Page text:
How to Take Great Pictures of Your Kids

Foreign and exotic always seem intriguing and captivating. I began my career with National Geographic, travelling to far-flung locales and racking up some 28 countries in my passport. It’s hard not to be drawn to the giggles and smiles of Cambodian children as they roll a tire down the road, or see the strength and beauty of a Rwandan woman carrying gallons of water on her head and a baby on her back. Those images connect us with other cultures. They open our eyes. They ground us.

But ironically, it’s not always so easy to see the beauty right in front of us. It took me having kids to discover that.

If we take the time to really slow down and look, it’s amazing what we can see in our everyday lives. That’s one of the things photography is so amazing at—not only preserving precious memories, but freezing time and reminding us how extraordinary our lives are, even in the midst of our daily chaos.

Here are some tips for how to capture the extraordinary in the seemingly ordinary.

1. Slow down and embrace the everyday.


Photography should be about capturing a person’s personality or the emotion of a moment—your kids’ quirky expressions, a gentle touch and the tears as well as the laughs.  All of the seemingly mundane moments are what make our lives – and our children – so unique and beautiful. Homework, bath time, the playground. Sit back and watch the fun unfold.

2. Get on their level.

We adults see kids from above. A new perspective is unique and refreshing. Get down to their level, peek through the crib bars, lie on the floor—it’ll make your images more in-the-moment and personal.  

3. Get close. 

Move in close, and then move in even closer. Be natural, relaxed and have fun with it, and your subject will do the same. A kid’s eyes, a scrunched nose, the touch of a child’s hand. Close-ups create an intimate feeling.

4. Lead the way.

If you see a great moment that would express your child’s personality, don’t be afraid to guide them. Ask “Can you jump to that next rock?”… “What’s up in the sky?” Play peek-a-boo! Interact and have fun together while taking pictures.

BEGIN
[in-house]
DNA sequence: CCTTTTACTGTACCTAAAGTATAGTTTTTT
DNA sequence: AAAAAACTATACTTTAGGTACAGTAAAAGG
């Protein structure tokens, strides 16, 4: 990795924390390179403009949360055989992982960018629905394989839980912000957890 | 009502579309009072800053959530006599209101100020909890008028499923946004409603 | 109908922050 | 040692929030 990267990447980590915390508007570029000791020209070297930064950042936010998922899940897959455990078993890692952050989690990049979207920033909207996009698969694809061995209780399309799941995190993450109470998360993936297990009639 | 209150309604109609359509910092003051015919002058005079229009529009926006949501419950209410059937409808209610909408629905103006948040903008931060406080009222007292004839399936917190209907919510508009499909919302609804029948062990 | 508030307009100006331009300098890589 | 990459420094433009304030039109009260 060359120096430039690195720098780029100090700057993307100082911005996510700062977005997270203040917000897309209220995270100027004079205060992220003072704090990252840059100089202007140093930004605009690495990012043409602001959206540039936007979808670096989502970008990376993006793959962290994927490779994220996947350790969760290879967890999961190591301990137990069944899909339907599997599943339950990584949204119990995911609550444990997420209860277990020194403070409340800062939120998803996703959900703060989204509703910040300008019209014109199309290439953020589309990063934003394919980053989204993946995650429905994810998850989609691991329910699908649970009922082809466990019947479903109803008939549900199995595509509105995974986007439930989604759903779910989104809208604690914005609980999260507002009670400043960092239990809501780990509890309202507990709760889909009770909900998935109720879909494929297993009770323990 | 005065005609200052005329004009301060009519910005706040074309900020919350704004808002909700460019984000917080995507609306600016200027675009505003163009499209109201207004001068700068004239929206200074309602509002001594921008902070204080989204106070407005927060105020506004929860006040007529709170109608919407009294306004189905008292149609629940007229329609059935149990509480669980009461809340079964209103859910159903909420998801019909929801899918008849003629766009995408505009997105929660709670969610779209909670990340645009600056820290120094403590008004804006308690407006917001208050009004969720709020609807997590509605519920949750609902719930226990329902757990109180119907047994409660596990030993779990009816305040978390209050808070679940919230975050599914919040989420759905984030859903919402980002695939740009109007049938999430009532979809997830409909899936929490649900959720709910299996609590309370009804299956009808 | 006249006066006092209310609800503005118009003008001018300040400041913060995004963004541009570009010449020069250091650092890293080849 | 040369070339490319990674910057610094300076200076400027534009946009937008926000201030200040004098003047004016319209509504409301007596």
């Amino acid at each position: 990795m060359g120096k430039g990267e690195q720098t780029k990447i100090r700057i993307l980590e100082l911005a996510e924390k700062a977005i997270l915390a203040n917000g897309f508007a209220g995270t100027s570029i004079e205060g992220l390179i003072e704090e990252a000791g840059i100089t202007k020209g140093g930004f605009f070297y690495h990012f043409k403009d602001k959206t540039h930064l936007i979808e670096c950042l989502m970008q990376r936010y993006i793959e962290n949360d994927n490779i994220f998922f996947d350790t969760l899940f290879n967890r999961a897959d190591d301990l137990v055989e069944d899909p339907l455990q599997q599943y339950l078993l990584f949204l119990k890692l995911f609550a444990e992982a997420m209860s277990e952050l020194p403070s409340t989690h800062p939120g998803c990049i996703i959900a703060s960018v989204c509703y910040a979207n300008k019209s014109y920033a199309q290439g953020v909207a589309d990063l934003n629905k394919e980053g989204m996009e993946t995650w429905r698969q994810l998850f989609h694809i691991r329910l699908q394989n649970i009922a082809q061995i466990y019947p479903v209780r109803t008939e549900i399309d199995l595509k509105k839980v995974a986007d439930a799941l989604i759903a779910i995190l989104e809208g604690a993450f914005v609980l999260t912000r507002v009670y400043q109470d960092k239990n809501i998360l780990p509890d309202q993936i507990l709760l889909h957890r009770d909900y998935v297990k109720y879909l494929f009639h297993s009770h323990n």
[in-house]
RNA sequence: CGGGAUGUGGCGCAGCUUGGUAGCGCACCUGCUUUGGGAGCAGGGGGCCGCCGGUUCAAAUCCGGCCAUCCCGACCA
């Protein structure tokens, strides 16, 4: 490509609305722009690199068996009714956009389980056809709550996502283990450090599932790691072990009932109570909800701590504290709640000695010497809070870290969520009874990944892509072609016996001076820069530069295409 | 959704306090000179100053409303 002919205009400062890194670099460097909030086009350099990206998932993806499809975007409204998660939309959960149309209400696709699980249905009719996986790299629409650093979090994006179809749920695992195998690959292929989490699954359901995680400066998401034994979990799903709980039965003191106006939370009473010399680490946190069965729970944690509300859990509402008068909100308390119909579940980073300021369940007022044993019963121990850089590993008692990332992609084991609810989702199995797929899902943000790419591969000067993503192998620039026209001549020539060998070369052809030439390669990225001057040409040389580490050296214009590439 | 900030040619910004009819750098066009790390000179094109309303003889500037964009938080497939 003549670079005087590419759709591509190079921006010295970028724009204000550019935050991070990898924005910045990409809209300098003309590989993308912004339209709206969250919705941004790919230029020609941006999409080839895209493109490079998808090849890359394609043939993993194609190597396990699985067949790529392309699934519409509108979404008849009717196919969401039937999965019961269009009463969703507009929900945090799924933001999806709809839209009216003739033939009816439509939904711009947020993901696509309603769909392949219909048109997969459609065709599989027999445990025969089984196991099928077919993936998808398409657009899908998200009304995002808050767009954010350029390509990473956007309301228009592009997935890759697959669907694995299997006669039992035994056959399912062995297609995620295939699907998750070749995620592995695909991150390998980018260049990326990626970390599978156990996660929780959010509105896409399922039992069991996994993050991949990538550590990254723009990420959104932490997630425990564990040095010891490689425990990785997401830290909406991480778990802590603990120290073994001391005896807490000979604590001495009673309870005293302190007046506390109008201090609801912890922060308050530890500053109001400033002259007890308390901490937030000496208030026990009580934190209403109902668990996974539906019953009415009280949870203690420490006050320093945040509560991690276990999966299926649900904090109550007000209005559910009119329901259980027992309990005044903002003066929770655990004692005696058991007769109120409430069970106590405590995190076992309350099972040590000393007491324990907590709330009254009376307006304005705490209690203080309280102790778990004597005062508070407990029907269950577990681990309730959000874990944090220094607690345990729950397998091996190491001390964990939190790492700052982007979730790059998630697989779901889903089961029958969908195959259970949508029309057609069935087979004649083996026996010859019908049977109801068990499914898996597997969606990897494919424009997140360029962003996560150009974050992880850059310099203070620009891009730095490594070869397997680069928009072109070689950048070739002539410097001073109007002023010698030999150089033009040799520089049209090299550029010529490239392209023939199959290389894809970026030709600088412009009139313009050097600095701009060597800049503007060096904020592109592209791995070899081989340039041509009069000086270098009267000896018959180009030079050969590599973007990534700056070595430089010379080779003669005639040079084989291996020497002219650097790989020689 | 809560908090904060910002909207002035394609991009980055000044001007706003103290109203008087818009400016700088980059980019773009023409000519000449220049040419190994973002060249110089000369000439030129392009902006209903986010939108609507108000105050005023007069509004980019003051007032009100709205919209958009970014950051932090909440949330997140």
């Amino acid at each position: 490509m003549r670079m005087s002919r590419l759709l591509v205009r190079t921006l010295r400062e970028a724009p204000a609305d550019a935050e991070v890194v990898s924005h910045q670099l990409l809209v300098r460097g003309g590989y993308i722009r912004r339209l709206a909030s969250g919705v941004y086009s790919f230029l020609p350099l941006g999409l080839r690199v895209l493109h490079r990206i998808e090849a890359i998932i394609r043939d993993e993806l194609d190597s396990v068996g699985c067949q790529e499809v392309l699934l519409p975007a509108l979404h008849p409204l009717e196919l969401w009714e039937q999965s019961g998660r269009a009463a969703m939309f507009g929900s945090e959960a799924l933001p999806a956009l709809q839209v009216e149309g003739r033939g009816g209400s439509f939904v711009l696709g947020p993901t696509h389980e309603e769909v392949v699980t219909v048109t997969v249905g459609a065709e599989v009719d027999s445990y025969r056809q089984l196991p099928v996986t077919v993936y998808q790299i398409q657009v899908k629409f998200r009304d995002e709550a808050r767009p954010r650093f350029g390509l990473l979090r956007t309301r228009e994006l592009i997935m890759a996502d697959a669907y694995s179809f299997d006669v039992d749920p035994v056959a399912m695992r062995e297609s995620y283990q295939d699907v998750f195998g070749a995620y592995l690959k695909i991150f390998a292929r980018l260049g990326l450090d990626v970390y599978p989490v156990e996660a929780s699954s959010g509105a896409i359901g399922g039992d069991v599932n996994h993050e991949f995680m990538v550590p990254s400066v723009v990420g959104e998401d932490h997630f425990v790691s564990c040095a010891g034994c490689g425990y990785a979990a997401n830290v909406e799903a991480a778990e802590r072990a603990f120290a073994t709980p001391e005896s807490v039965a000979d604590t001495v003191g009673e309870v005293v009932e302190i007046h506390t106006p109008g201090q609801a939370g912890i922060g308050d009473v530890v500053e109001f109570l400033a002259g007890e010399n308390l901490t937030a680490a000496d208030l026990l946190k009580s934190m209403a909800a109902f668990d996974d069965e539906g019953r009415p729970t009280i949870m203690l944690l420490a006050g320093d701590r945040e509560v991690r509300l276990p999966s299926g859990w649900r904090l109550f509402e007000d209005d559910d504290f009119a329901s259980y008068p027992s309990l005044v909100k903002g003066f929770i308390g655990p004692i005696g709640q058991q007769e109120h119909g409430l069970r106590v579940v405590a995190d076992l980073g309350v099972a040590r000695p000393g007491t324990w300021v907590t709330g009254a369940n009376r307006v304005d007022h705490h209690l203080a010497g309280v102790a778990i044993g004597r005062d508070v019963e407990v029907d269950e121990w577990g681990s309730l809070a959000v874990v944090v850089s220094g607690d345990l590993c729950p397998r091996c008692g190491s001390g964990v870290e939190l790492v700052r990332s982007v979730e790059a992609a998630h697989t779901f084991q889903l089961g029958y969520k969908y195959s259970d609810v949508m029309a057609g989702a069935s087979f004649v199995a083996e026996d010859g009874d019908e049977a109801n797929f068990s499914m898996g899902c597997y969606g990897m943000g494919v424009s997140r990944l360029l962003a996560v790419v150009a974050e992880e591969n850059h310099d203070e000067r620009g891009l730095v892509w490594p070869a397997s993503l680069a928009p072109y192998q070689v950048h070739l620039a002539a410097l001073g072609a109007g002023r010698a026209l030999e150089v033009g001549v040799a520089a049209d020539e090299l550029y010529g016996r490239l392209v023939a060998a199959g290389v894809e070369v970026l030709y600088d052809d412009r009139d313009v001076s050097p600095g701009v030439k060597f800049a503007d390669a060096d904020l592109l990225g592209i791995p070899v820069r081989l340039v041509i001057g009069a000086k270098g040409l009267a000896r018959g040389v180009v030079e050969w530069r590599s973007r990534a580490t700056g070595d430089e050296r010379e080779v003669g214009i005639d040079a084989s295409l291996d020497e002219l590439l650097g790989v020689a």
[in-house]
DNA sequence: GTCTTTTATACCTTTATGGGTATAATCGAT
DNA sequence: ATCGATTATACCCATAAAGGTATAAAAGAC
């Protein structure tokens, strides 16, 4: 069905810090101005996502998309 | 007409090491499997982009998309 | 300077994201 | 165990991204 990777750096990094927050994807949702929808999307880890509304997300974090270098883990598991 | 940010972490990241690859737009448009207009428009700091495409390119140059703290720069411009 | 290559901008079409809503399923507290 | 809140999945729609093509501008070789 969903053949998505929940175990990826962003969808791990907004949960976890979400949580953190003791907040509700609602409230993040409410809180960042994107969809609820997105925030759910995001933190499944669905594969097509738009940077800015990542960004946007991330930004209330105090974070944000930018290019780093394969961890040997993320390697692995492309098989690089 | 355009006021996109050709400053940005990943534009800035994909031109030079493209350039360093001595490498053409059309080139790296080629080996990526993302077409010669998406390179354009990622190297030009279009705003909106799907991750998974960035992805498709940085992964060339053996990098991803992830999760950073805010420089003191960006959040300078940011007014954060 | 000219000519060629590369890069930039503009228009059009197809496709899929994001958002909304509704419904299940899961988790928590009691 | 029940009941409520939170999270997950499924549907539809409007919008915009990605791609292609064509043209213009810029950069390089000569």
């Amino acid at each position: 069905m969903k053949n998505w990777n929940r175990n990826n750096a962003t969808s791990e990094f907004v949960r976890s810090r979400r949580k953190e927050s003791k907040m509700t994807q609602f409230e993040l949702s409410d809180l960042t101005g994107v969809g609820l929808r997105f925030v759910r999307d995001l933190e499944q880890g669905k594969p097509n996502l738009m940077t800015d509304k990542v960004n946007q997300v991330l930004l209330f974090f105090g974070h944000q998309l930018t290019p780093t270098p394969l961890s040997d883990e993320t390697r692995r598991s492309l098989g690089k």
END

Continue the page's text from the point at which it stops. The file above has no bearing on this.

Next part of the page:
5. Wait and watch.

You can sometimes give kids a nudge, but other times, the best things come to those who wait. Kids are creatures of habit. They’ll often repeat behaviors over and over. So if you miss a great moment, have no fear, keep your eyes open, wait patiently and they’ll most likely do it again.

6. Simplify your background.

Clean, simple images are usually more stunning than cluttered ones. Change up your angle – get down low or shoot from above – to simplify your background. In the image above, the tulip field was filled with hundreds of people! To get a clean shot, I knelt down and shot up towards the sky.

7. Print your memories!

Every time my children go to their grandparent’s house, the kids are drawn to a set of old photo albums. They never seem to get bored flipping through the dated photos. It’s their connection to the family and who they are. But in our modern world, our memories seem to get buried in a digital abyss. And we can forget how precious the tangible album can be. If you want a little help organizing, sharing and printing, apps like Likecake and MomentGarden are a couple fun, easy apps that can help! I’ve even found creating an iCloud “album” on my iPhone, where I can quickly throw my best photos to share with the grandparents, makes a perfect “best of the best” end of year photo album.

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So, ditch the “say cheese” and embrace the chaos! It’s not about getting perfect pictures, and more about capturing the emotion and personality of the people around us. It’s authentic. It’s beautiful. And it’s what helps me truly see my everyday life with a new lens… because next time my kiddo stops for the 100th time to look at a rock on the way to the store, I’ll remember that moment she stopped to smell that rose. And how absolutely beautiful that moment was.    

Laura Fravel

Laura Fravel is a documentary photographer & filmmaker who loves capturing and celebrating people’s stories. She runs a boutique photo & video studio in Portland, OR, bringing the power of documentary photography to families and individuals, as well as creating mini documentaries for cause-driven organizations, particularly those elevating the status of women & children worldwide. She can often be found in the beautiful outdoors of the Pacific Northwest, doing anything and everything active with her two little girls and husband.

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